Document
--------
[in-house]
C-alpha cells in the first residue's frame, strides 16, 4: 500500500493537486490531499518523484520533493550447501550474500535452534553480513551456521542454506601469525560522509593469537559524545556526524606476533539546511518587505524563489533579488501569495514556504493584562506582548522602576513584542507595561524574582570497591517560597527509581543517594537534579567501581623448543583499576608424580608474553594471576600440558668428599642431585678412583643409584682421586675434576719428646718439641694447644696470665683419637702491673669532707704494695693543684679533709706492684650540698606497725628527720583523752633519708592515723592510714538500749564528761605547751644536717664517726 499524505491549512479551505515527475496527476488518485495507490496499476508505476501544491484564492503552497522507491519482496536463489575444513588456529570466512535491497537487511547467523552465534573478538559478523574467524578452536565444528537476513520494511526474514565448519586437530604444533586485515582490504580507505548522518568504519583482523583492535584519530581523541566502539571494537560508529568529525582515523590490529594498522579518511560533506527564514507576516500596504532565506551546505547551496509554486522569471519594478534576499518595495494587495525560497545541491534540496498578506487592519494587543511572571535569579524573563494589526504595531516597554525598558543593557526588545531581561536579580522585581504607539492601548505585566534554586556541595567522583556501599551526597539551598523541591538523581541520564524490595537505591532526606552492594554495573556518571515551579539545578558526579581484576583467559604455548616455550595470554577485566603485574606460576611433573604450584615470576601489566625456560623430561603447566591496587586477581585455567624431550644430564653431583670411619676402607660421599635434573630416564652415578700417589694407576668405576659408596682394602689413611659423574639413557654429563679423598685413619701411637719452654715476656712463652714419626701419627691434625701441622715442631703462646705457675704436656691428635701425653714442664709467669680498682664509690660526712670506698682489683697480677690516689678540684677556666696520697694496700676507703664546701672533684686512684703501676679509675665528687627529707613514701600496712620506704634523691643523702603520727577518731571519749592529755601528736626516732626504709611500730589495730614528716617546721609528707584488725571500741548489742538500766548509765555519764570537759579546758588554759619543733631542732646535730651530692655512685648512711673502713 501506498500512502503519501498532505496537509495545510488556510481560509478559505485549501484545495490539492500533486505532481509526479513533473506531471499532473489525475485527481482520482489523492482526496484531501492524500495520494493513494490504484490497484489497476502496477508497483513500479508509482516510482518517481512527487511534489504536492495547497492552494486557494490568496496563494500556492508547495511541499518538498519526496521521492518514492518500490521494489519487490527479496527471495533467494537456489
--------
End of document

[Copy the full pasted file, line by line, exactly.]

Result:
[in-house]
C-alpha cells in the first residue's frame, strides 16, 4: 500500500493537486490531499518523484520533493550447501550474500535452534553480513551456521542454506601469525560522509593469537559524545556526524606476533539546511518587505524563489533579488501569495514556504493584562506582548522602576513584542507595561524574582570497591517560597527509581543517594537534579567501581623448543583499576608424580608474553594471576600440558668428599642431585678412583643409584682421586675434576719428646718439641694447644696470665683419637702491673669532707704494695693543684679533709706492684650540698606497725628527720583523752633519708592515723592510714538500749564528761605547751644536717664517726 499524505491549512479551505515527475496527476488518485495507490496499476508505476501544491484564492503552497522507491519482496536463489575444513588456529570466512535491497537487511547467523552465534573478538559478523574467524578452536565444528537476513520494511526474514565448519586437530604444533586485515582490504580507505548522518568504519583482523583492535584519530581523541566502539571494537560508529568529525582515523590490529594498522579518511560533506527564514507576516500596504532565506551546505547551496509554486522569471519594478534576499518595495494587495525560497545541491534540496498578506487592519494587543511572571535569579524573563494589526504595531516597554525598558543593557526588545531581561536579580522585581504607539492601548505585566534554586556541595567522583556501599551526597539551598523541591538523581541520564524490595537505591532526606552492594554495573556518571515551579539545578558526579581484576583467559604455548616455550595470554577485566603485574606460576611433573604450584615470576601489566625456560623430561603447566591496587586477581585455567624431550644430564653431583670411619676402607660421599635434573630416564652415578700417589694407576668405576659408596682394602689413611659423574639413557654429563679423598685413619701411637719452654715476656712463652714419626701419627691434625701441622715442631703462646705457675704436656691428635701425653714442664709467669680498682664509690660526712670506698682489683697480677690516689678540684677556666696520697694496700676507703664546701672533684686512684703501676679509675665528687627529707613514701600496712620506704634523691643523702603520727577518731571519749592529755601528736626516732626504709611500730589495730614528716617546721609528707584488725571500741548489742538500766548509765555519764570537759579546758588554759619543733631542732646535730651530692655512685648512711673502713 501506498500512502503519501498532505496537509495545510488556510481560509478559505485549501484545495490539492500533486505532481509526479513533473506531471499532473489525475485527481482520482489523492482526496484531501492524500495520494493513494490504484490497484489497476502496477508497483513500479508509482516510482518517481512527487511534489504536492495547497492552494486557494490568496496563494500556492508547495511541499518538498519526496521521492518514492518500490521494489519487490527479496527471495533467494537456489